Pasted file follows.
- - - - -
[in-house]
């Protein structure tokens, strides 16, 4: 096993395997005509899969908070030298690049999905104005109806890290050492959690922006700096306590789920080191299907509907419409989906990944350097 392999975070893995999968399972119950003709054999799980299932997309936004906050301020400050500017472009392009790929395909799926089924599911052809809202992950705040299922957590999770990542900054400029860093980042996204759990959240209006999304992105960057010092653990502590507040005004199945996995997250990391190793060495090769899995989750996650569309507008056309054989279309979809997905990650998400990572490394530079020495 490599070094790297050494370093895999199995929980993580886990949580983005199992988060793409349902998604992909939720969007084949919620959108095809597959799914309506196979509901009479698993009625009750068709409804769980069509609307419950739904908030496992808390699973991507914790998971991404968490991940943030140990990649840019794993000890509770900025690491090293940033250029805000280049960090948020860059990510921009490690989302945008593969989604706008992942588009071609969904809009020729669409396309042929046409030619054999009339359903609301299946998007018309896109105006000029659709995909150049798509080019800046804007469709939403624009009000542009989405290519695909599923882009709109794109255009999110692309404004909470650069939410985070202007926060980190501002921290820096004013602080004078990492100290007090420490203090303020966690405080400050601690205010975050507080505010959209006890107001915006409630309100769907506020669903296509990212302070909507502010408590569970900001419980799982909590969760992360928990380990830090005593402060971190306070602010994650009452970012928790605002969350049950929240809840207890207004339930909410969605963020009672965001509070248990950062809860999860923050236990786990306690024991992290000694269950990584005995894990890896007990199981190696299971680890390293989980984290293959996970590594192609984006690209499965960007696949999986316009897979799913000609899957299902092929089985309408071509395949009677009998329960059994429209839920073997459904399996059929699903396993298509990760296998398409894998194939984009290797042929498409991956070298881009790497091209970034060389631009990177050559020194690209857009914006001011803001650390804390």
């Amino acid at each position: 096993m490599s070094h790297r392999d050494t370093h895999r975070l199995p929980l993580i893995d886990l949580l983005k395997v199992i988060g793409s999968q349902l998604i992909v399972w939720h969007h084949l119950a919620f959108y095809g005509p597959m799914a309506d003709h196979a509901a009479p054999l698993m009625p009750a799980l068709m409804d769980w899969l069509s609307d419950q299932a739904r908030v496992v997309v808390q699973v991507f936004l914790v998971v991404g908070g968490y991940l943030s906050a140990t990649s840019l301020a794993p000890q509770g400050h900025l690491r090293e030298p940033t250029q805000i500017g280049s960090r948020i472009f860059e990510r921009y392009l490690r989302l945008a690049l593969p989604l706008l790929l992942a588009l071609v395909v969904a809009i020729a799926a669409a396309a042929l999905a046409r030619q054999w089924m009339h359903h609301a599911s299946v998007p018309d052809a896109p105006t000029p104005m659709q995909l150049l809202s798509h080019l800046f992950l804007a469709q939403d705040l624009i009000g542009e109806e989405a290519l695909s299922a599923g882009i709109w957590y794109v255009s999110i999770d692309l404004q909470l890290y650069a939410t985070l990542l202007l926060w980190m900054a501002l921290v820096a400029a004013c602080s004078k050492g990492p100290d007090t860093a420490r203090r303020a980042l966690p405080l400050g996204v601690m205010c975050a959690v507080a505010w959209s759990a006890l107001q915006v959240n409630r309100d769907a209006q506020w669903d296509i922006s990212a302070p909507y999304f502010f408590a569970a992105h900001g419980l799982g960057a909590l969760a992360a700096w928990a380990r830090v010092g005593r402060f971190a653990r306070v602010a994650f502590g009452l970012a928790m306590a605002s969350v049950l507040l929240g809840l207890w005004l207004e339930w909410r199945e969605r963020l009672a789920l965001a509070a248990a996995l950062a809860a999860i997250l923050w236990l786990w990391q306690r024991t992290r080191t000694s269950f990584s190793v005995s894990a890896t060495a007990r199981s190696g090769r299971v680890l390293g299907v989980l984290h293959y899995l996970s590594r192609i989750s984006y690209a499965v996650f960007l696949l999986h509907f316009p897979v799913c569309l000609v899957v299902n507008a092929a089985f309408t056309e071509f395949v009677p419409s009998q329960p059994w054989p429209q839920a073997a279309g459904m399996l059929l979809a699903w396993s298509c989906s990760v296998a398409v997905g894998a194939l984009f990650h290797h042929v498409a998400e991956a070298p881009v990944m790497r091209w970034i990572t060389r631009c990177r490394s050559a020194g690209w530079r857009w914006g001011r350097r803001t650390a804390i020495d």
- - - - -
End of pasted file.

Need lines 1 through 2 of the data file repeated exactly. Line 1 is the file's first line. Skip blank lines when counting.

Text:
[in-house]
């Protein structure tokens, strides 16, 4: 096993395997005509899969908070030298690049999905104005109806890290050492959690922006700096306590789920080191299907509907419409989906990944350097 392999975070893995999968399972119950003709054999799980299932997309936004906050301020400050500017472009392009790929395909799926089924599911052809809202992950705040299922957590999770990542900054400029860093980042996204759990959240209006999304992105960057010092653990502590507040005004199945996995997250990391190793060495090769899995989750996650569309507008056309054989279309979809997905990650998400990572490394530079020495 490599070094790297050494370093895999199995929980993580886990949580983005199992988060793409349902998604992909939720969007084949919620959108095809597959799914309506196979509901009479698993009625009750068709409804769980069509609307419950739904908030496992808390699973991507914790998971991404968490991940943030140990990649840019794993000890509770900025690491090293940033250029805000280049960090948020860059990510921009490690989302945008593969989604706008992942588009071609969904809009020729669409396309042929046409030619054999009339359903609301299946998007018309896109105006000029659709995909150049798509080019800046804007469709939403624009009000542009989405290519695909599923882009709109794109255009999110692309404004909470650069939410985070202007926060980190501002921290820096004013602080004078990492100290007090420490203090303020966690405080400050601690205010975050507080505010959209006890107001915006409630309100769907506020669903296509990212302070909507502010408590569970900001419980799982909590969760992360928990380990830090005593402060971190306070602010994650009452970012928790605002969350049950929240809840207890207004339930909410969605963020009672965001509070248990950062809860999860923050236990786990306690024991992290000694269950990584005995894990890896007990199981190696299971680890390293989980984290293959996970590594192609984006690209499965960007696949999986316009897979799913000609899957299902092929089985309408071509395949009677009998329960059994429209839920073997459904399996059929699903396993298509990760296998398409894998194939984009290797042929498409991956070298881009790497091209970034060389631009990177050559020194690209857009914006001011803001650390804390």